Ask the Doctors: Ringing in the ear has no easy solutions

Tinnitus is not a condition in itself but a symptom of some other underlying problem.

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Ongoing tinnitus affects an estimated 15% of the population in the United States.

Ongoing tinnitus affects an estimated 15% of the population in the United States.

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Dear Doctors: I am a woman in my 80s and have been in pretty good health. However, I now have ringing in my ears that drives me crazy. I’ve tried drugstore pills and drops and a sound machine, but nothing works. I am hoping you can explain this ordeal and offer suggestions.

Answer: You have described tinnitus. It’s defined as a perceived sound that doesn’t arise from an external source.

Tinnitus isn’t a condition in itself but a symptom of some other underlying problem.

The sounds someone with tinnitus hears occur because something taking place within the body has begun to affect the complex apparatus that allows us to hear.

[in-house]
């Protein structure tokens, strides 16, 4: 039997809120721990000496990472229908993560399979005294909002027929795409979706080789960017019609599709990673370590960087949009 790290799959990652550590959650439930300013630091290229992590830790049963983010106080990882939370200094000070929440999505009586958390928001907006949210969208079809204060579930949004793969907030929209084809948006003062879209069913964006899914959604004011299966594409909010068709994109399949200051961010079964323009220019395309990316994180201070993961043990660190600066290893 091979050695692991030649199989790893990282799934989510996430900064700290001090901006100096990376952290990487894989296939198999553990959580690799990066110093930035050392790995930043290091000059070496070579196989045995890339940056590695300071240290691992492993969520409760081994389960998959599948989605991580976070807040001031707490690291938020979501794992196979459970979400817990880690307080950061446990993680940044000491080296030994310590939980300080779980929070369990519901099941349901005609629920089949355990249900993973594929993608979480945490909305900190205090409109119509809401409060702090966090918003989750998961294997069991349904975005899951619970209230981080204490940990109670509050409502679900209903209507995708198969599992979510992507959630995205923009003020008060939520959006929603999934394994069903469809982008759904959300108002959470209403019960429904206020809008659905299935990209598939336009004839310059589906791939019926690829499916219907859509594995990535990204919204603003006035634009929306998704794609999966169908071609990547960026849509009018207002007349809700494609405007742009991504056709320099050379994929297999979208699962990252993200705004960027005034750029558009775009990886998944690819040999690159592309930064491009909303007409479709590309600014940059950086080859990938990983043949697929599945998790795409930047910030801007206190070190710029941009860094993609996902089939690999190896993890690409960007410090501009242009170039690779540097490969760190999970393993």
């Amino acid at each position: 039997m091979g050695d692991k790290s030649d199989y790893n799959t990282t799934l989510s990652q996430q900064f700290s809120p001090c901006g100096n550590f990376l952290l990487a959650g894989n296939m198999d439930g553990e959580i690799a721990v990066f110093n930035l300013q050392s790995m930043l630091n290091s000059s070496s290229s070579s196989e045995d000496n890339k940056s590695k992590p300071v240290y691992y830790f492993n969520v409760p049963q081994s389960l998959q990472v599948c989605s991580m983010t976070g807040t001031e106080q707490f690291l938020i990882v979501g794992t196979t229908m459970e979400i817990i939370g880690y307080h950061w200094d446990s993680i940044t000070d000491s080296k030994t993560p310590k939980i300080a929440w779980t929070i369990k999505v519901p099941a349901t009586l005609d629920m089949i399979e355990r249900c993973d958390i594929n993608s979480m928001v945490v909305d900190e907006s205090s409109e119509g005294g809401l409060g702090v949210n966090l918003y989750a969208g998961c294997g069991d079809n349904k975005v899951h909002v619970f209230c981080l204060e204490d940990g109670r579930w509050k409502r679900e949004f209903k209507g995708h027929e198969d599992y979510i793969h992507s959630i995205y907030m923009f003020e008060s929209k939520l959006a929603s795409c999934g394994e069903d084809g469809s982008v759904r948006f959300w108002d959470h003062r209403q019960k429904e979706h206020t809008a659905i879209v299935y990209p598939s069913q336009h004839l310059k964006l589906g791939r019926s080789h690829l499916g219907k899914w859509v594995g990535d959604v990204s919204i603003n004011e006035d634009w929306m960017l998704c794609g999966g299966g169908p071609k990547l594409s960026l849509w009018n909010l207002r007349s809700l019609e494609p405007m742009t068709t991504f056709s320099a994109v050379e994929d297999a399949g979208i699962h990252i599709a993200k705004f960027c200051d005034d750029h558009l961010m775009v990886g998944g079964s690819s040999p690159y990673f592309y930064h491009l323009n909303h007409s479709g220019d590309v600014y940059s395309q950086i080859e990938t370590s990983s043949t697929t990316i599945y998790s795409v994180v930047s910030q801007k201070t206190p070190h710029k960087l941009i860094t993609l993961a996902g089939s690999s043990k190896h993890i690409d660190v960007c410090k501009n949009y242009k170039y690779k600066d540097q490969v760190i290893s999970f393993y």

Ongoing tinnitus affects an estimated 15% of the U.S. population. Many more people report temporary episodes, often due to exposure to a loud noise or a blow to the head.

The most common sound associated with tinnitus is ringing. People also report hissing, buzzing, whistling, chirping, whirring and roaring.

Potential physical causes include high blood pressure, earwax buildup and a side effect of medications including some antibiotics, antidepressants and cancer drugs, as well as large doses of aspirin.

But the major causes of tinnitus are exposure to loud or persistent noise and hearing loss. These can result in damage to the part of the inner ear, the cochlea, that translates the vibrations from sounds into nerve impulses. The information gathered by the cochlea is sent to the brain’s auditory cortices, where the nerve impulses are interpreted as sound.

Tinnitus can affect one or both ears and can range from a forgettable background noise to loud and persistent sounds.

Unfortunately, there isn’t a single treatment.

We recommend you see an ear specialist — an otolaryngologist — to identify potential physical causes, which often are treatable. The doctor also can make sure your blood pressure is under control.

Also, a hearing specialist can help you explore noise-suppression techniques such as the use of a masking device in the ears. When hearing loss is a factor, hearing aids can help by amplifying external sounds, which often are louder than the inner sounds of tinnitus.

Tinnitus can be maddening. But, by working with a specialist, you might be able to arrive at a combination of techniques that will offer relief.

Dr. Eve Glazier and Dr. Elizabeth Ko are UCLA Health internists.

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